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People v. Garrett

FEBRUARY 25, 1975.





After a bench trial Sammie Garrett (hereinafter defendant) was found guilty of the murder of Karen Thompson by shooting her with a shotgun and for the unlawful use of a weapon. *fn1 After denying defendant's motion for a new trial, the court imposed a sentence of 20 to 40 years on the murder charge and a concurrent sentence of 1 to 5 years on the unlawful use of weapons charge.

Thereafter, the defendant filed a direct appeal (No. 55230) urging that the defendant was not proven guilty of the offense of murder beyond a reasonable doubt and that he was denied a fair trial. On May 11, 1972, over 24 months after sentencing and while the direct appeal was pending, a post-conviction petition *fn2 was filed on behalf of the defendant, asserting that during the trial of the case he was denied his constitutional rights of effective assistance of counsel and confrontation. The State filed a motion to dismiss, and after oral argument and the court's consideration of said pleadings, on October 31, 1972, the trial court granted the State's motion to dismiss. Thereupon defendant appealed the dismissal of the post-conviction petition (No. 58465). This court allowed the consolidation of the two appeals. *fn3 To help understand the separate theories, we shall summarize the facts presented in each appeal.

No. 55230

At the bench trial of the murder and unlawful use of weapons charges, the defendant was represented at all times by privately retained counsel. The State called 13 witnesses and presented the testimony of one witness by stipulation. At the conclusion of the State's case, defendant made a motion for a directed verdict on both charges which, after extensive arguments, the court denied. Thereupon defendant rested without calling one witness. After closing arguments, the court found the defendant guilty of murder and the unlawful use of weapons. The evidence before the trial court presented the following story.

Karen Thompson, the deceased, a white girl, was married. In the fall of 1969 her husband was a teacher at a south suburban high school. They had two children. At the time of the instant incident, the younger sister of the deceased lived with the Thompsons.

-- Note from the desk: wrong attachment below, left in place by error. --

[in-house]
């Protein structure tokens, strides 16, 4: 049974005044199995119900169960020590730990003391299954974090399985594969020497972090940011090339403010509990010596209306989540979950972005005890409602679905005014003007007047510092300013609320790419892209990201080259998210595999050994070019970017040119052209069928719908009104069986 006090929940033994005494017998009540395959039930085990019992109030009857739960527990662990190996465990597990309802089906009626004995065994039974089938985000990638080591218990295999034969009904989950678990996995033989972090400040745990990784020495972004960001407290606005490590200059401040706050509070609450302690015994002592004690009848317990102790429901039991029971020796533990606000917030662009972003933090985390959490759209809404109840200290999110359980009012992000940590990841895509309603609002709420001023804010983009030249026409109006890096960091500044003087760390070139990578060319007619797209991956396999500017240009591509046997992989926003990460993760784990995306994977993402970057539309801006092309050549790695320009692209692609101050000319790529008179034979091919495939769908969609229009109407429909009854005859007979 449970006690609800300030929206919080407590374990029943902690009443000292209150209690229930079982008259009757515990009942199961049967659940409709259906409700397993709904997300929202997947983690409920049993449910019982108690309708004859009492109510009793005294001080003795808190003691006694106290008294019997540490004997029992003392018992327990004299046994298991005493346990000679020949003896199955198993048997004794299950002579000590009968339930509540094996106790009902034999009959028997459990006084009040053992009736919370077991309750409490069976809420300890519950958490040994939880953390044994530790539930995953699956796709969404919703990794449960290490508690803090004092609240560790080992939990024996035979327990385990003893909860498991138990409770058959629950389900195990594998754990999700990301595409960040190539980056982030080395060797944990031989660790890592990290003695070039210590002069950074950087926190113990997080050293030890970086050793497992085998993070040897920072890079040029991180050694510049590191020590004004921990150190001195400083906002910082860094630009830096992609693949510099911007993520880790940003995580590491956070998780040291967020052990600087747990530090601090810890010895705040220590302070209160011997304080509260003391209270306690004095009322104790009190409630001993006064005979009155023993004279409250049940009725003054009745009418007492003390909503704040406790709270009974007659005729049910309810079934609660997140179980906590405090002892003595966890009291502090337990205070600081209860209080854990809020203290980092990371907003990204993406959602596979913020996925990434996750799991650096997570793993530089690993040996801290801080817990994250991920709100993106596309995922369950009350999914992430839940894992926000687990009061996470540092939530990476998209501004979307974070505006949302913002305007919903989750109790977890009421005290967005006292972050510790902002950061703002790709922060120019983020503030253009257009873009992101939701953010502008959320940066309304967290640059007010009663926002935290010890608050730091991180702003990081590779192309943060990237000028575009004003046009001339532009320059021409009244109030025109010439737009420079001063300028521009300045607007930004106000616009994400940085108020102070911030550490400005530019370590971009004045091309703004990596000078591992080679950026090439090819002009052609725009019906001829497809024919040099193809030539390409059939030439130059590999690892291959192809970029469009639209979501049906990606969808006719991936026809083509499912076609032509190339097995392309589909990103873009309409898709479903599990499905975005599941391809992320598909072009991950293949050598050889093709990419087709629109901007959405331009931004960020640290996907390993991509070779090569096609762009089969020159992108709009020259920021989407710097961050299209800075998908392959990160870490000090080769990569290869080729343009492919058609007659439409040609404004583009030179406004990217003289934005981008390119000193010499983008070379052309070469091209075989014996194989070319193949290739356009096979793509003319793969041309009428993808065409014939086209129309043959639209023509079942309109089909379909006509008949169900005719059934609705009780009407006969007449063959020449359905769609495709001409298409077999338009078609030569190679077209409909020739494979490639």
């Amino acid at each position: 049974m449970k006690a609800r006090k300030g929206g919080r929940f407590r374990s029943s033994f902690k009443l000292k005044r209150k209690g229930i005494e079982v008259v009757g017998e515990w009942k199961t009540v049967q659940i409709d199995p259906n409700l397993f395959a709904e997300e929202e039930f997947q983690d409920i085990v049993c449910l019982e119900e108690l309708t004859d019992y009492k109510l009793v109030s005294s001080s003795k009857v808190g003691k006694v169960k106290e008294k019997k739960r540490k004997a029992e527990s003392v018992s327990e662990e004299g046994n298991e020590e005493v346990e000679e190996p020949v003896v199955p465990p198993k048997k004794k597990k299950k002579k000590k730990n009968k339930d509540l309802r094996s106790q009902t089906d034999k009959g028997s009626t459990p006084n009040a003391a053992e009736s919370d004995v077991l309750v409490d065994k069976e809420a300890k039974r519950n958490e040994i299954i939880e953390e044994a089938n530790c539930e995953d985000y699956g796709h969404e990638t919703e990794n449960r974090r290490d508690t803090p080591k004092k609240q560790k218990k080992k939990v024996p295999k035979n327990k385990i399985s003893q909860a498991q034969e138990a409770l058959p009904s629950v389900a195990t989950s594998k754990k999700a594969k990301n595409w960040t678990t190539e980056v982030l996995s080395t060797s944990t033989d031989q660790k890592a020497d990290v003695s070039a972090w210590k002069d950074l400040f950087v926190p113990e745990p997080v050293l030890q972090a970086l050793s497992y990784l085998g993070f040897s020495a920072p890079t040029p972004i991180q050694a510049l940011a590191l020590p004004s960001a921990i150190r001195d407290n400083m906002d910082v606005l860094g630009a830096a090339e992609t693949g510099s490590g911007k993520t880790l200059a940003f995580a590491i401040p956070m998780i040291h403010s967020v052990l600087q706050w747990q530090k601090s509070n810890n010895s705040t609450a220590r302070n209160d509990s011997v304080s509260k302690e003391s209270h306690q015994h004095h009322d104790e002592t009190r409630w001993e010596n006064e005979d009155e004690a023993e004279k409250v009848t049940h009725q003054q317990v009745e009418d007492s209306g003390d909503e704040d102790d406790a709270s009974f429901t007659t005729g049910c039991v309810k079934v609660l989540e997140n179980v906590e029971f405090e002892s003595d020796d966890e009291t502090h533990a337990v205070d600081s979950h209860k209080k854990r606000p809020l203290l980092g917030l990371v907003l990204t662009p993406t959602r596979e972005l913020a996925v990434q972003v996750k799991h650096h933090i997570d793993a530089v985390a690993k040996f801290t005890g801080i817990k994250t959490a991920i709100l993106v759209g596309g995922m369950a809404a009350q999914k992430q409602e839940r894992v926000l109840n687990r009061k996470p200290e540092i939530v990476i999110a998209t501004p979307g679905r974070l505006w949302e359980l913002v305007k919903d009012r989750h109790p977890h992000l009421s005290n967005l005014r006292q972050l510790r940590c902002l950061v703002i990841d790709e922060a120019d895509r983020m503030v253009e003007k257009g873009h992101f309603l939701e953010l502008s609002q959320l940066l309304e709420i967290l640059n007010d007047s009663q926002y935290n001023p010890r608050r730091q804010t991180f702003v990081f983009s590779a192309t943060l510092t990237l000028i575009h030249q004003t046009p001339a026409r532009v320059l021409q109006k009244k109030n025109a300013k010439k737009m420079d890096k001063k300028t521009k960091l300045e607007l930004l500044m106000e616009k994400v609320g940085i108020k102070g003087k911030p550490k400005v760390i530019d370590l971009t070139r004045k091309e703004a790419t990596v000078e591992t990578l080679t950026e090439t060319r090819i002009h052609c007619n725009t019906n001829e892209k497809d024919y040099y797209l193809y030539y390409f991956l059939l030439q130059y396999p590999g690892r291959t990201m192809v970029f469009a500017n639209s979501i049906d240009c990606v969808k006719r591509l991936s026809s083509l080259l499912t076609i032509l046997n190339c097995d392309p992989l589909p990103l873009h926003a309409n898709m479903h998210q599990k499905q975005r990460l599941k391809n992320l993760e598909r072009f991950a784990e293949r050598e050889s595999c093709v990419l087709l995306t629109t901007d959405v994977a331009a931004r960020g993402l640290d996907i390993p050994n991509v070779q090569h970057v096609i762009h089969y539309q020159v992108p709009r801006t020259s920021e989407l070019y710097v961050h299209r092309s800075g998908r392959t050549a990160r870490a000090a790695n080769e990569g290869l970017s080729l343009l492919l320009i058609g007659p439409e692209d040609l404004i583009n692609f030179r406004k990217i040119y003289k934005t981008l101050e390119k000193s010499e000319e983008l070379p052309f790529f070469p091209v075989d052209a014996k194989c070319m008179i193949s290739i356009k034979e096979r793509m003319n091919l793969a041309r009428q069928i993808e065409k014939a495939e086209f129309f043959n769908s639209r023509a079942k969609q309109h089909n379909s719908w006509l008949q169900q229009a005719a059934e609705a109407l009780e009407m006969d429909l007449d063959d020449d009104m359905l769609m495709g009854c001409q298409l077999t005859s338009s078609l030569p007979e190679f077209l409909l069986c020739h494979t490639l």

From August, 1969, through the date of her death on November 9, 1969, Karen was a student at Prairie State College, enrolled in a course on Afro-American Art and Culture. The class met on Wednesday evenings and usually Karen would leave home for class around 6:30 in the evening and usually return at 10 or 10:30 P.M. On the Wednesday preceding her death she had not returned home by midnight, whereupon her husband left home to look for her. While he was gone Karen returned home around 12:30 A.M., and, according to her sister, Karen was crying and upset. About 1 A.M. Thursday, her husband returned home and engaged Karen, who appeared to be distraught, in a conversation as to where she had been. Karen admitted she was having an affair with another man. Karen's husband testified that between Wednesday evening and prior to November 9, she had mentioned suicide, that periodically she appeared to be mentally depressed, and that he had suggested psychiatric help.

On November 8, 1969, the following Saturday, Karen, by telephone, discussed transportation arrangements for an evening get-together with friends Karen and her husband were to meet that night. Upon concluding the telephone conversation, Karen turned to her husband and said, "I can't face those people, I don't know."

Around 4 P.M. on Saturday, November 8, Karen packed a suitcase, borrowed $40 from her sister and was picked up at her house by a taxicab. The cab driver identified a photograph of Karen as the person she transported to 211 East 16th Street in Chicago Heights (a south suburban Cook County community). After exiting from the cab, according to the driver, Karen met a Negro man who resembled the defendant. The cab driver testified she worked until 4:30 P.M. on that Saturday and Karen was her last passenger of the day.